The Archaeology Branch has entered into various agreements with First Nations and other Provincial agencies. These agreements are used to clarify responsibilities of each group and, in the case of First Nations, to provide a more formal role in archaeological resource management.
- Heritage Conservation Memorandum of Understanding with Treaty 8 First Nations
The Heritage Conservation MOU highlights the importance of heritage protection and conservation during development projects and resource extraction. It establishes processes to effectively share information between the Province and Treaty 8 First Nations and enables the participation of Treaty 8 First Nations in heritage conservation.
- Memorandum of Agreement on Trails with the Ministry of Forests
The Ministry of Forest and Range has the ability to issue site alteration permits related to forestry activity in the vicinity of protected heritage trails. This document details the circumstances where this authority may be exercised.
Protocol Agreement with the BC Oil & Gas Commission
The Oil and Gas Commission is authorized to issue site alteration permits under the Oil and Gas Commission Act. The primary purpose of this agreement is to harmonize the processes of the Archaeology Branch and Oil and Gas Commission where impact assessment work is permitted by the Archaeology Branch but site alteration decisions for the same project are made by the Oil and Gas Commission.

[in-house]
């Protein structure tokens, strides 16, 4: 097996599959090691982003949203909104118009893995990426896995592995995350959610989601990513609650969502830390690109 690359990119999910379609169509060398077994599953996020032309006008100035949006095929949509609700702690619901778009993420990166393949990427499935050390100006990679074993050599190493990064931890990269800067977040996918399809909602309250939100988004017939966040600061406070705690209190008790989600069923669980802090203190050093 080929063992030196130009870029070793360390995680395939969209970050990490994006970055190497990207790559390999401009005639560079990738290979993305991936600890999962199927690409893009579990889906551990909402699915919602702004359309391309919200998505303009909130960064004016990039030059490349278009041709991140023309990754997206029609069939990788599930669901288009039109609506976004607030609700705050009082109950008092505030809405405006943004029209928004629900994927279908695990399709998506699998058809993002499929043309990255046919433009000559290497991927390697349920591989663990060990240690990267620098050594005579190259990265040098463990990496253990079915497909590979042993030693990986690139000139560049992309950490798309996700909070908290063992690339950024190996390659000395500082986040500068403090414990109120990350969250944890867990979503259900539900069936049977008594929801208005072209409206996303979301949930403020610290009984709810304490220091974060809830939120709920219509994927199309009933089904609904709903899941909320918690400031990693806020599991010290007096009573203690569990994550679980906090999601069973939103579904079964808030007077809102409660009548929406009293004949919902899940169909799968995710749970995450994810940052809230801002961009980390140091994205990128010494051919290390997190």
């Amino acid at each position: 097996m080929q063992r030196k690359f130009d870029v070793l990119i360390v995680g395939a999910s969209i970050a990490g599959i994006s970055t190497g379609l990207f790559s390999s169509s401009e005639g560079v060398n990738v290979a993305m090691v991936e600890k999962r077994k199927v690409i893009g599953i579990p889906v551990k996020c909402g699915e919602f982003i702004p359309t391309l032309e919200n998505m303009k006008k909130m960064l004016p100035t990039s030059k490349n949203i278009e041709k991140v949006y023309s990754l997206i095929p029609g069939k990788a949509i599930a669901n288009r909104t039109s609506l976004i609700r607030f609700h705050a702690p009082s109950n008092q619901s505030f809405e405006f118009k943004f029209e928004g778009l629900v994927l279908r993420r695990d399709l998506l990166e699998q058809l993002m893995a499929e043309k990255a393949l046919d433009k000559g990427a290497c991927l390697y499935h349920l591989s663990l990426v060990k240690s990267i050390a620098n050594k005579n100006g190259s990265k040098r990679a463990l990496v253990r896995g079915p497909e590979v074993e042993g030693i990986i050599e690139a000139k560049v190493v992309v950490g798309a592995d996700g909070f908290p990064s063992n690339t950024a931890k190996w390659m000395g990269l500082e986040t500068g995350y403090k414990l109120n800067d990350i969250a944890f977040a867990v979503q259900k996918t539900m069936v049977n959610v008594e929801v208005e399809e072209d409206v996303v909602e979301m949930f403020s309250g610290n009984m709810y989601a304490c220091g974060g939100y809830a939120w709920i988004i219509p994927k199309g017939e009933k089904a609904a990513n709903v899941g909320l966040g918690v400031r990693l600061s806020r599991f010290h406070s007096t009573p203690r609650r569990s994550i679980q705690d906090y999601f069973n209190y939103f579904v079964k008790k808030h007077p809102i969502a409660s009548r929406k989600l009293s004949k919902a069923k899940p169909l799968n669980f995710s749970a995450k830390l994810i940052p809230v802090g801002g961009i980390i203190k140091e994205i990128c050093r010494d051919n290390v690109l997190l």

Protocol Agreement with the Ministry of Forests
This agreement synchronizes forestry planning processes with recommended archaeological resource management steps. The protocol was developed with the Forest Practices Code in mind but this has been largely
superseded by the Forest and Range Practices Act. Current Branch recommendations to forestry professionals are found in the British Columbia Archaeological Resource Management Handbook for Foresters
Memorandum of Understanding with the Hul'qumi'num Treaty Group
The HTG MOU is the result of three year of relationship building allowing us to develop areas of common interest such as public education, archaeological planning process, interactions with local governments and the HTG role in the archaeological resource management process.